She also had some other nifty tricks for reducing washing, which surprisingly worked. These included:
- Wearing an apron when preparing food and a napkin while eating to pretend food spills
- Hanging up worn, but otherwise clean, clothes to blow on our balcony as a breeze would get rid of any minor smells. And, yes, this includes sweat – we were in Florida and both of us had come from colder climes.
- Treating messes as soon as they happened to avoid stains
- Drinking mostly water, as it wouldn’t stain if spilled
While the majority of eco-hacks for your home are about the old make-do-and-mend spirit, there are some cases in which it’s for the best to revamp your house with new eco-friendly products.
Get rid of draughts
A big contributor to wasted energy in any home is draughts, which can allow heat (or even cooled air) to escape. In some cases, draught excluders will do the job, particularly for inside doors. However, in certain circumstances, you’ll need to invest in a whole new door/window with better draught protection.
Install a bamboo floor
If you want to make your home truly eco-friendly, then installing a bamboo floor is the way to go. Bamboo floors are the best choice for any green home because:
- They’re incredibly durable: Strand-woven bamboo flooring is ranked one of the hardest flooring materials in the world by the Janka Hardness Scale – above all other hardwoods. This means you can be sure that bamboo floors will stand up to years, or even decades, of regular family use without needing replacement or even refinishing.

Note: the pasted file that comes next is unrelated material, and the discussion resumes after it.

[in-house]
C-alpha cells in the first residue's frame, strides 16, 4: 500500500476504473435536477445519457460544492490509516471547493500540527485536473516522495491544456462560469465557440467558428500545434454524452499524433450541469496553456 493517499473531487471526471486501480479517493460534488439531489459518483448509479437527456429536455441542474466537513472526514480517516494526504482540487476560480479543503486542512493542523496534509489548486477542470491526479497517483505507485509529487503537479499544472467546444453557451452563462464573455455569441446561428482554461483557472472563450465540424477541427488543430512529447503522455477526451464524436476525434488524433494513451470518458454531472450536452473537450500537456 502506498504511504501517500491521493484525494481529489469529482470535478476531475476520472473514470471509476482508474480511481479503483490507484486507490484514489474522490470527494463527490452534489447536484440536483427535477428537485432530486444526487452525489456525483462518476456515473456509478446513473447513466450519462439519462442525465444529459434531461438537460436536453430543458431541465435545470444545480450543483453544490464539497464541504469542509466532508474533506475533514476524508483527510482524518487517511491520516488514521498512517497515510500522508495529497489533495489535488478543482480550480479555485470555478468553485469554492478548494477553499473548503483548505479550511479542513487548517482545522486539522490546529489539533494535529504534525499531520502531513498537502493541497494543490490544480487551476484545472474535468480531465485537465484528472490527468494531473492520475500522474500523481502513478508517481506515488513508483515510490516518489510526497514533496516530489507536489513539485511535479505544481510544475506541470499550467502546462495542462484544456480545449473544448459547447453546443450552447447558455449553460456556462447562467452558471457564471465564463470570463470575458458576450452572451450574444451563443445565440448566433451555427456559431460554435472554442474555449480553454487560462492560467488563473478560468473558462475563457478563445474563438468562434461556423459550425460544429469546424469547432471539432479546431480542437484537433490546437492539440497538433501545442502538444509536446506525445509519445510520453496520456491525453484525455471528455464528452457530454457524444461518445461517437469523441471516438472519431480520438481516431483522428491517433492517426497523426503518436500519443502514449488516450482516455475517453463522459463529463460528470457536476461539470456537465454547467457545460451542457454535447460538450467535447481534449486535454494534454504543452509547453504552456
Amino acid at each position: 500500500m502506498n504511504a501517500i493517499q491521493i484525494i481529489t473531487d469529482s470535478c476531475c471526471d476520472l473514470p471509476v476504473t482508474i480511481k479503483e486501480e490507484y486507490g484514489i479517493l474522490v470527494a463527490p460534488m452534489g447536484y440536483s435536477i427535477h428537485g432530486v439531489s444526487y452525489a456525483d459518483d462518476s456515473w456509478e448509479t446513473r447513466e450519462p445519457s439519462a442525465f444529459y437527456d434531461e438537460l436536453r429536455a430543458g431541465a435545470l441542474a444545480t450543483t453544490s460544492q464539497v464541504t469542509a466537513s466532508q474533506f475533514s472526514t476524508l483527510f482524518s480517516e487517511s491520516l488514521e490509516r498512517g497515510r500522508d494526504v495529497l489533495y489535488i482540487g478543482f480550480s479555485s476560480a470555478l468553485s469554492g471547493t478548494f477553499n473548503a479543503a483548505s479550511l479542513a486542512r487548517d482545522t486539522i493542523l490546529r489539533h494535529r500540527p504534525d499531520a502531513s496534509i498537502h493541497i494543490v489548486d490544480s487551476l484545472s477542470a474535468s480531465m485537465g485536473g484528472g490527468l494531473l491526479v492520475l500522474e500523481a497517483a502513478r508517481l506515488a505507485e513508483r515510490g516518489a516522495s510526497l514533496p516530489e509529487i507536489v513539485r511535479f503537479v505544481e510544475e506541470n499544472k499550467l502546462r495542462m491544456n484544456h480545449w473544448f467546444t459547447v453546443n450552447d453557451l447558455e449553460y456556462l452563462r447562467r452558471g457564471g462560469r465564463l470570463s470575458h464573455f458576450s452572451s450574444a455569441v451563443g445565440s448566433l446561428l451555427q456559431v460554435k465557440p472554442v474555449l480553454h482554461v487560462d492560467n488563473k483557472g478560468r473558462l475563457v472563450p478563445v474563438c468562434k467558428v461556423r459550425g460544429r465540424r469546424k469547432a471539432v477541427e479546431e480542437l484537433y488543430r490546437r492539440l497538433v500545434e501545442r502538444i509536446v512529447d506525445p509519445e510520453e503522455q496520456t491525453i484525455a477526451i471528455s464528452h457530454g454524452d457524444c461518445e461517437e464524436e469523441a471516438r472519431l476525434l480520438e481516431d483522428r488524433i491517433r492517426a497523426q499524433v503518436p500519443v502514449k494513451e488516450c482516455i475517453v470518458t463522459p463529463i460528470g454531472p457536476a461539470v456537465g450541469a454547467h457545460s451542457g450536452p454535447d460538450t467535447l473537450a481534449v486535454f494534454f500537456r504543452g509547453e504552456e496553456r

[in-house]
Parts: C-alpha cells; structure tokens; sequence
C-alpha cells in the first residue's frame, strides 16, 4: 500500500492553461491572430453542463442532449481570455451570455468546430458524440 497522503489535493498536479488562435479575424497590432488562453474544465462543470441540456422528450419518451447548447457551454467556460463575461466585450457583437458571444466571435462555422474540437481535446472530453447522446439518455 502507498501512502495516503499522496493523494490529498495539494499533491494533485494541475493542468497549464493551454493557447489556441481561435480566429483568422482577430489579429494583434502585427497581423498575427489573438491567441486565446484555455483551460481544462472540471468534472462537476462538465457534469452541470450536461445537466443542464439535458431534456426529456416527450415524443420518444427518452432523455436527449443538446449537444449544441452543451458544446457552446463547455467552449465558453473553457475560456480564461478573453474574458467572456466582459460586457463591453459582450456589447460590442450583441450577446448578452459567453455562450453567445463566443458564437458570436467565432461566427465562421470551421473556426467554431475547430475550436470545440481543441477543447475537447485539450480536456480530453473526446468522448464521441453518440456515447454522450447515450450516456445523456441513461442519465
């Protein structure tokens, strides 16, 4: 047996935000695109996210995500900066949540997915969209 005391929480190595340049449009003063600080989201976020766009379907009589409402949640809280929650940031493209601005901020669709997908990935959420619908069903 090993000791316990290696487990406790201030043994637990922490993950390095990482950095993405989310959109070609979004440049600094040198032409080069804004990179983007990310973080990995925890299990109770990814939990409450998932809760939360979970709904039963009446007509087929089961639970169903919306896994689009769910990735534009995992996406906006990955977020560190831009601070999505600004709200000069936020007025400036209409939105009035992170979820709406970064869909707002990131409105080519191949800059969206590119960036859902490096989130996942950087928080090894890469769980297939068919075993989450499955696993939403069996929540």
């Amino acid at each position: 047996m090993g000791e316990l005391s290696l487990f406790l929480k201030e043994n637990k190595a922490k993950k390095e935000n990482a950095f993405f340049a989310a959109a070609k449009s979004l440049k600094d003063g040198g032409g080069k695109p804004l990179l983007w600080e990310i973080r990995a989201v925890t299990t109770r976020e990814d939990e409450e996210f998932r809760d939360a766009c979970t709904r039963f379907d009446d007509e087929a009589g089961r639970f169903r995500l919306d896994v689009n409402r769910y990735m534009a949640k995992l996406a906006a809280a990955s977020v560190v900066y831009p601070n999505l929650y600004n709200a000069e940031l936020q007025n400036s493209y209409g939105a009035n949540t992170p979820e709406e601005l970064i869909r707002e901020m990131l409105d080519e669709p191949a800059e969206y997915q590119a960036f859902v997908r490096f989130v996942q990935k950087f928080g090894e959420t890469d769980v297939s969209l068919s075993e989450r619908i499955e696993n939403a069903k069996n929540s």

- They can be refinished multiple times: While bamboo is tough, it’s not invincible and will start to show signs of wear over time. Luckily, bamboo floors can be refinished multiple times to increase its moisture resistance, get rid of scratches, or even to match a new design scheme for the room.
- They’re made from an eco-friendly material: Bamboo is one of the fastest growing plants in the world and moso bamboo, the only type used for flooring, reaches maturity within 5-7 years. Compare this with hardwood trees, which are often cut down at 50-60 years old, and you’ll see that rapidly renewable bamboo is the greener choice.
So that’s my pick for the best ways to eco-hack your home, but now I want to hear from you. Do you have any other eco-tips that I missed or is there another green topic that you’d like me to cover? Let me know in the comments below.